The second abstract which I’ll present today which is the use of these microRNAs in serum body fluids as potential biomarkers of this disease and then will lend itself to Dr Terashima’s talk after that.
So the case I’m going to describe first is a four year old boy who presented to our institution with a large extra-cranial malignant germ cell tumour that histologically was a yolk sac tumour and had raised AFP. So from a serum sample that was left over after AFP and HCG estimation we extracted RNA and then we performed a PCR looking at the eight microRNAs that I’ve previously identified to you as being overexpressed in these tumours, so microRNAs from the miR-371-373 on the left and the miR-302 family shown here on the right. We did a PCR involving the pre-amplification step and when we compared the levels to normal pooled serum from healthy individuals shown here on this log scale we saw that the levels were highly elevated at the time of diagnosis, in particular miR-371-373 microRNAs with miR-372 being over 700-fold higher than in pooled normal serum.
So that was at diagnosis, we then obtained longitudinal follow-up samples in this patient and that data is shown here in this graph. So we have time from initial diagnosis out here. This patient received a biopsy and then six cycles of chemotherapy and surgery around day 100 and what we note is the miR-372 levels where the serum sample was available fell to normal and remained normal in uneventful clinical follow-up which mirrored the fall in the AFP level which was shown in the green circles.
So this is a marker positive case. What we then went on to do was look in a slightly larger cohort and that data is shown here. This now includes a small number of cases of both paediatric and adult disease; it includes gonadal and extra-gonadal cases and a range of histological subtypes we’ve previously looked at. The graph on the left is for miR-372 which is from the miR-371-373 cluster and miR-367 shown here on the right is from the miR-302 cluster. Importantly although the three yolk sac tumour cases were positive for AFP the five cases shown here which are for embryonal carcinoma and for seminoma were marker negative.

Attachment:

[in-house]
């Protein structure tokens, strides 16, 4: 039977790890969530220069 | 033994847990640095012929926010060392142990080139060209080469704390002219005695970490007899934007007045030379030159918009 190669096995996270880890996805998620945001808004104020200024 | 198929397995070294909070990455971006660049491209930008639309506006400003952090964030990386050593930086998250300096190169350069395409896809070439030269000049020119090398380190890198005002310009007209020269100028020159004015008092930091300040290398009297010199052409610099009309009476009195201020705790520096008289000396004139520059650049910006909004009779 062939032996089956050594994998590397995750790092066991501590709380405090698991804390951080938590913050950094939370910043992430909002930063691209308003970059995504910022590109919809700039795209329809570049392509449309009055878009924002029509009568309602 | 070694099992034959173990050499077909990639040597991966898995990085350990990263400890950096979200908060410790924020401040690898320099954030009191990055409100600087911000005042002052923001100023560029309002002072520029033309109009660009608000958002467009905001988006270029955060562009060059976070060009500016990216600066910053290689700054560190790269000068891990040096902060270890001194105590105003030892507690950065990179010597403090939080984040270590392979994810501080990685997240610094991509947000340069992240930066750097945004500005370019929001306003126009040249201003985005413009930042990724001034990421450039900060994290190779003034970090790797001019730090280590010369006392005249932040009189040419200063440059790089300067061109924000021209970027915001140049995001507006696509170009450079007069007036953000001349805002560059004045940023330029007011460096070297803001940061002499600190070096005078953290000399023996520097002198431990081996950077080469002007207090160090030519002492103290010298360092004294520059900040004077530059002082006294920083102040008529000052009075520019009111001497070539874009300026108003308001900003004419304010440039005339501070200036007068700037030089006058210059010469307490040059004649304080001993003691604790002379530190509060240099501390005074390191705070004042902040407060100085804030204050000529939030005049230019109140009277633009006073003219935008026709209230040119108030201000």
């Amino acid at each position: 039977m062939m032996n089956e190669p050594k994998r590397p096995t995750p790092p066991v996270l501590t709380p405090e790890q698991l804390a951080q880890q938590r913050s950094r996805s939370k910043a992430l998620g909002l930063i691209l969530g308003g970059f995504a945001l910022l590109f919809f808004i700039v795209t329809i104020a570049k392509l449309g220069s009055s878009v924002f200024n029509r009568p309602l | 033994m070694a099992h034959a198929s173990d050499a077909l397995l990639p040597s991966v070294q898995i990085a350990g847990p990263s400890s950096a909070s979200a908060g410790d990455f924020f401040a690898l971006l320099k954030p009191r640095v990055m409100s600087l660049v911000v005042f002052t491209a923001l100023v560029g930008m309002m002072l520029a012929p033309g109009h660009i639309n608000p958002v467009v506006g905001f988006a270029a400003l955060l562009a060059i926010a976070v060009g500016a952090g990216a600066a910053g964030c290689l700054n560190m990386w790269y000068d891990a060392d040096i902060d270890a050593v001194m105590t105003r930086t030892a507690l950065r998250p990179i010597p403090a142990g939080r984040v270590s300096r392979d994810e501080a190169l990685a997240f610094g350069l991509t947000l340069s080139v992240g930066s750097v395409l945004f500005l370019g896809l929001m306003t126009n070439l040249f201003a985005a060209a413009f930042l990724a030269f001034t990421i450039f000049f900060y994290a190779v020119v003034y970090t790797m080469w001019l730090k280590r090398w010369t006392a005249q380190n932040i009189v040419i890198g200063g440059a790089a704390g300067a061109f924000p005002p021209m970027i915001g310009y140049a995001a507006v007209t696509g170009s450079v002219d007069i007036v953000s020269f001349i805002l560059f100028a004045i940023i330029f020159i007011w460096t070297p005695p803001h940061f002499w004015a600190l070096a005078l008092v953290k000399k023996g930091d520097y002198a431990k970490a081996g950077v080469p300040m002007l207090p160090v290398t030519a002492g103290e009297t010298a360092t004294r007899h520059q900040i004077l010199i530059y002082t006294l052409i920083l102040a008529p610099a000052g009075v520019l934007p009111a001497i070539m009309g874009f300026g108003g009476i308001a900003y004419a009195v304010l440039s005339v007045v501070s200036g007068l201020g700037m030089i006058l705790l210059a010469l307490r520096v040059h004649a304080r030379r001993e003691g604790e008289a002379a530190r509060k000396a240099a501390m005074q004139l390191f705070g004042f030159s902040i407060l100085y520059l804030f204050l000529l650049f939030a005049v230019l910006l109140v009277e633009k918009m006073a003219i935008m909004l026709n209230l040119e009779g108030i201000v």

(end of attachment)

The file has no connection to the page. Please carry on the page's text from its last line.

Subsequent to this an independent German group using the same technology demonstrated in adult patients with testicular disease that these three microRNAs are high at diagnosis, shown by the black bars and that after orchidectomy the levels fall to the same levels as seen in healthy individuals which is shown in the third column. They then looked at those samples individually and looked at the three microRNAs and what they showed was that following treatment with orchidectomy for stage 1 disease the levels fell with miR-371 in this case having some of the… all falling and having significant falls following treatment.
So where we are with this work now is that we have combined our samples with the German group, this is work being led by Linda at Erasmus in the Netherlands. This is now looking at a total of 128 patients and this is a receiver operating characteristic curve: 79 malignant germ cell tumours and 49 control samples of patients who have other testicular pathology including testicular lymphoma, epididymitis, to use a negative control. What we see with this is that each of the individual microRNAs has a very high area under the curve, 0.88 and up to 0.96 individually, showing that they’re highly sensitive and specific. If we use a cut-off of 90% for specificity then all of these microRNAs individually have a sensitivity of over 80%. When these four microRNAs were combined with AFP and HCG then all malignant germ cell tumours were correctly identified compared to non-malignant controls.
So the conclusions from this work are that these microRNA clusters are over-expressed in serum in extracranial malignant GCT diagnosis and the levels fall during treatment. It therefore has a potential application for non-invasive diagnosis and monitoring. Some of the benefits, therefore, of looking both in the serum and CSF for samples in intracranial germ cell tumours will be important. That leads very nicely onto Dr Terashima’s talk. Thank you.